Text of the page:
The 20th Century was just a bubble – by Pete Kasperowicz
The last few weeks calls to mind a passage I remember reading to my daughter, from Little House in the Prairie. The little girls would walk a few miles to school by themselves, and then for lunch, they’d unwrap some bread and butter, and drink some water from the well. Then they would walk all the way home.
What a miserable way to live. No wonder they invented all this cool stuff around us.
Now I can wake up, eat a few raspberries from the fridge that we imported from Chile or somewhere, jump in the car, let my GPS alert me to any number of gas stations, stop at one of them and buy a diet cherry Dr. Pepper if I’m thirsty, go to the airport, stand there while a moving sidewalk pushes me and other lazy people to their gate, fly to any city in the world after deciding which one of 20 beverages I’d like to consume while five miles up in the air, and possibly complain if the flight is delayed by 10 minutes or if the airline has the audacity to have me on anything other than a direct flight.
The 20th century was the one where humans, apparently sick of eating bread and butter after walking all day, completely terra-formed the country to serve man. It is as if someone woke up and said, “We will show those little Ingalls girls how to really live.”
So we did it. We created an infrastructure unlike anything seen in the history of the world. You can now pretty much bar hop across America. If you have money in your pocket, you need no provisions. Restaurants, hotels, gas stations, airports, and Internet service.
But was any of this ever affordable? Maybe some of the roads were. But they were followed by bus terminals, expanded sea ports, and the newest modern convenience, the airport.
These incredibly expensive airports were government-funded, although they are seen as a useful public good because they encourage the formation of private companies. That is, they allow airlines, using jet airplanes developed through the help of government subsidies and bought with the help of government subsidies, to set up dozens of air service routes, none of which have ever been profitable in the history jet-powered flight.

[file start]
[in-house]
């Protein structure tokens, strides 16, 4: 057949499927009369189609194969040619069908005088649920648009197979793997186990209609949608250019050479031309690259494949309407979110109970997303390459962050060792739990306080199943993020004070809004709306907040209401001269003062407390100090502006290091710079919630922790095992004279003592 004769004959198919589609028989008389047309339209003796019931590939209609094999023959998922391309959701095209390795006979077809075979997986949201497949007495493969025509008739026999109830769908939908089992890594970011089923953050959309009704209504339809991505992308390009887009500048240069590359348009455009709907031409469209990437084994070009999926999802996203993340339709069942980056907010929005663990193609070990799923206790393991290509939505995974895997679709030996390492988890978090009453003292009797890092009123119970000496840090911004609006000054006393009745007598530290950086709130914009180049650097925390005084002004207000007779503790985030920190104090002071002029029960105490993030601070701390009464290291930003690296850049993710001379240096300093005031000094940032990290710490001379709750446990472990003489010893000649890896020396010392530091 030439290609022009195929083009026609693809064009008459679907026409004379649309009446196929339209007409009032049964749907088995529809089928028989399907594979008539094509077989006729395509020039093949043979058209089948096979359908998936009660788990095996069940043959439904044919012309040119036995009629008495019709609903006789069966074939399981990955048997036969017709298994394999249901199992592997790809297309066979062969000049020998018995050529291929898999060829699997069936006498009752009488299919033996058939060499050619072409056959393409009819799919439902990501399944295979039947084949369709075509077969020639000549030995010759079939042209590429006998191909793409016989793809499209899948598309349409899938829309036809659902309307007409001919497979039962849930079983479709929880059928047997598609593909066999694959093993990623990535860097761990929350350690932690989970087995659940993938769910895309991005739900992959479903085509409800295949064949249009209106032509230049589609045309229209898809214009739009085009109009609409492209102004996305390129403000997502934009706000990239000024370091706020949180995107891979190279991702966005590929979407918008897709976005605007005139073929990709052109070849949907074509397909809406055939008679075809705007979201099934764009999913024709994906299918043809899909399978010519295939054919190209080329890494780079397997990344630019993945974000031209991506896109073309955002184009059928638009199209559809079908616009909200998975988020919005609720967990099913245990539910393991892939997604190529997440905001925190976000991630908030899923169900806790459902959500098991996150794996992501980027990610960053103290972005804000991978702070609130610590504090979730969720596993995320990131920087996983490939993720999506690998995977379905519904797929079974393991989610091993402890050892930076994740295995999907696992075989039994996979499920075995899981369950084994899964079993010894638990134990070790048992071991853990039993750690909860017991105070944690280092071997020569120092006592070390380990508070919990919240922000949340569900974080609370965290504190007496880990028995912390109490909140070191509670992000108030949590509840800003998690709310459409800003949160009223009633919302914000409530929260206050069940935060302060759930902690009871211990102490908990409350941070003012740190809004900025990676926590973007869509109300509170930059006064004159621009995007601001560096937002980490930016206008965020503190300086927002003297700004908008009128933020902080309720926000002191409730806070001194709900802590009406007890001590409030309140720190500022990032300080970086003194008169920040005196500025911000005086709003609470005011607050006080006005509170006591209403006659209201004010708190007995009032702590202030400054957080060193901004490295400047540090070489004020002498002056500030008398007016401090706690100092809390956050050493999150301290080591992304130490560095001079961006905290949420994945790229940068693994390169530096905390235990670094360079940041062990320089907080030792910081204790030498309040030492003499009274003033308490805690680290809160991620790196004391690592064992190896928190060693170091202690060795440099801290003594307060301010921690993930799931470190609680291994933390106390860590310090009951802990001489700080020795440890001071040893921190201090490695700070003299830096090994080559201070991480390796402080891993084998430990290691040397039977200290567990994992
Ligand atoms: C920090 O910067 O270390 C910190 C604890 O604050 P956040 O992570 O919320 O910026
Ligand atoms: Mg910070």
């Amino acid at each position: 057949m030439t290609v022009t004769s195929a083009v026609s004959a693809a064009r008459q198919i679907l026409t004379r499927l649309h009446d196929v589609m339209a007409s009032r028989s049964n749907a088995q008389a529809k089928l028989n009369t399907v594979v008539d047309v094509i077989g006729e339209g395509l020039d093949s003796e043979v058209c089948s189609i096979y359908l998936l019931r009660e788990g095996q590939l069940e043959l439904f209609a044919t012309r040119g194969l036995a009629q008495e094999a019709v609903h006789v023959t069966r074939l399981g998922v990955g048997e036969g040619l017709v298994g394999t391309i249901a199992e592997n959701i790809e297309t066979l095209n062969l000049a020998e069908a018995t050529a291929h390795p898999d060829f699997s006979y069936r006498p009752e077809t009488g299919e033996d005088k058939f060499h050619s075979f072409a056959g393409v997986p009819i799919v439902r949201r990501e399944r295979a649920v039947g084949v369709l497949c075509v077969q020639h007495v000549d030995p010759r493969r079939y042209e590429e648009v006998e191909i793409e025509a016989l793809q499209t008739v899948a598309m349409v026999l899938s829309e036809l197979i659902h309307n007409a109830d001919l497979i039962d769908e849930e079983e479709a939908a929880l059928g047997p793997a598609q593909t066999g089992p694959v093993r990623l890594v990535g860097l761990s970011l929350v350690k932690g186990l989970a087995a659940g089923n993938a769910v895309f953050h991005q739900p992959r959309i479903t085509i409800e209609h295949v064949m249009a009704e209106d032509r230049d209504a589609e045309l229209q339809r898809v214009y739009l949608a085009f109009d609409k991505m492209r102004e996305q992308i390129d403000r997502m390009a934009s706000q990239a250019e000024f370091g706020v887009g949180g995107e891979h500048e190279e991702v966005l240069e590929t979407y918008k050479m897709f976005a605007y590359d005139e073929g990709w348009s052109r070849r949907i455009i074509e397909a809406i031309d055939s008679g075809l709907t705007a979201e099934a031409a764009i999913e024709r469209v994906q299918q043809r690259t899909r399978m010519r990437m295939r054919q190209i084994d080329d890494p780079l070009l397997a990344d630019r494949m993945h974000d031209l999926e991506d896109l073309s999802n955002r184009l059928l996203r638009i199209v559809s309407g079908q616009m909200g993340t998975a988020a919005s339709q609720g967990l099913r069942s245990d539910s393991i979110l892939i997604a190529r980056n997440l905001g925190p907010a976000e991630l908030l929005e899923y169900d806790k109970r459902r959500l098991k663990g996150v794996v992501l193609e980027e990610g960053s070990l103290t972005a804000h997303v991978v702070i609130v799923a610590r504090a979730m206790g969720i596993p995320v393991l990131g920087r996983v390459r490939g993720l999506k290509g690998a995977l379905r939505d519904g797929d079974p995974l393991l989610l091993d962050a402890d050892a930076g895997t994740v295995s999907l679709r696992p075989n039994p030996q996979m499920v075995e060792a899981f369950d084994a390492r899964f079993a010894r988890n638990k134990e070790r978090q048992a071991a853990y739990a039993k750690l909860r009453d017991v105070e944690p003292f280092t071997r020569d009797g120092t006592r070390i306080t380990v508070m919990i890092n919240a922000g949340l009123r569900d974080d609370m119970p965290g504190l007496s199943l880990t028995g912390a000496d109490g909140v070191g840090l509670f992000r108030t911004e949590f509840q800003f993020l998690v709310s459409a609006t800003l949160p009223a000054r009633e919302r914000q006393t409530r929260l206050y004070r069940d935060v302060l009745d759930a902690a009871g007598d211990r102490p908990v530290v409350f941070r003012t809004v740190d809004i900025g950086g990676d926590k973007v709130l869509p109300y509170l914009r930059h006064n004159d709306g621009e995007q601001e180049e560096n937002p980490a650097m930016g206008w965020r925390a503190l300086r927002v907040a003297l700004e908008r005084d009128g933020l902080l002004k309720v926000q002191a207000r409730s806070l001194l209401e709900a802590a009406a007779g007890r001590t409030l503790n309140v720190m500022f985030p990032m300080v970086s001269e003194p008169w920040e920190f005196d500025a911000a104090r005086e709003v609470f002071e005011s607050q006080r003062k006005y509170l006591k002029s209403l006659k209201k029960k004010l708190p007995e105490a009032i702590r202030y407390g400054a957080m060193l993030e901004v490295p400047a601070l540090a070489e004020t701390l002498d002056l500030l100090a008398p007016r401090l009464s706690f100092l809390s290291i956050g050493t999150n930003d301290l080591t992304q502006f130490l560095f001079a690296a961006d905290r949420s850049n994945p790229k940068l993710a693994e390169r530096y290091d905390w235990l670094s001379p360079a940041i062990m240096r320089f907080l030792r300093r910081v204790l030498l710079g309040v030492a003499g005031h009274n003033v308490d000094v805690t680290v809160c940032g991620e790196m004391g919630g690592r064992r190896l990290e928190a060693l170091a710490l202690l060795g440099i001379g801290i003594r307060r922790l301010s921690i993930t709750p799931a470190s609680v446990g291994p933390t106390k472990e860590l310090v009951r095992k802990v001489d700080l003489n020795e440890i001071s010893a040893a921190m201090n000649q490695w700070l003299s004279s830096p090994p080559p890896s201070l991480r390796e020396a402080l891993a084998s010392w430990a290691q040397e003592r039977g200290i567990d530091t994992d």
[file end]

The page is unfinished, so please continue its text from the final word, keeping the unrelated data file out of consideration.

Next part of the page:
And that’s just airports. Along the way, we dabbled in skyscrapers, courthouses, shipping infrastructure, federal health programs, sports complexes, military infrastructure, rail, highway expansion, bridges, and lots of those new, phony “town square” fountains that seem to be popping up everywhere.
The truth is, it was never affordable. We as a nation invented the credit card, ran it up, and now will have to invent the credit hangover. As it turns out, this creation of ours, the comfortable 20th century, was just the product of a huge bubble, as the chart on this page shows.
Note the frenzy of activity beginning around 1950, when the stock market began its cocky climb to 1,000, which it hit by the mid-sixties. Then, fueled on by arrogance and hubris, it soared to nearly 12,000 by the end of the century.
Note the “head and shoulders” pattern forming: the first shoulder was in the 1970s, the giant head is the peak in the last few years, and a new shoulder is forming as we speak.
I predict a decline to pre-bubble stable point of about 100, first hit in about 1917. There is still time to break out those bread recipes, and meet someone with a cow to ensure a steady supply of butter.
Oh yeah, and get some good walking shoes..© Copyright 2011 Tanna K, All rights Reserved. Written For: Tinytown Unleashed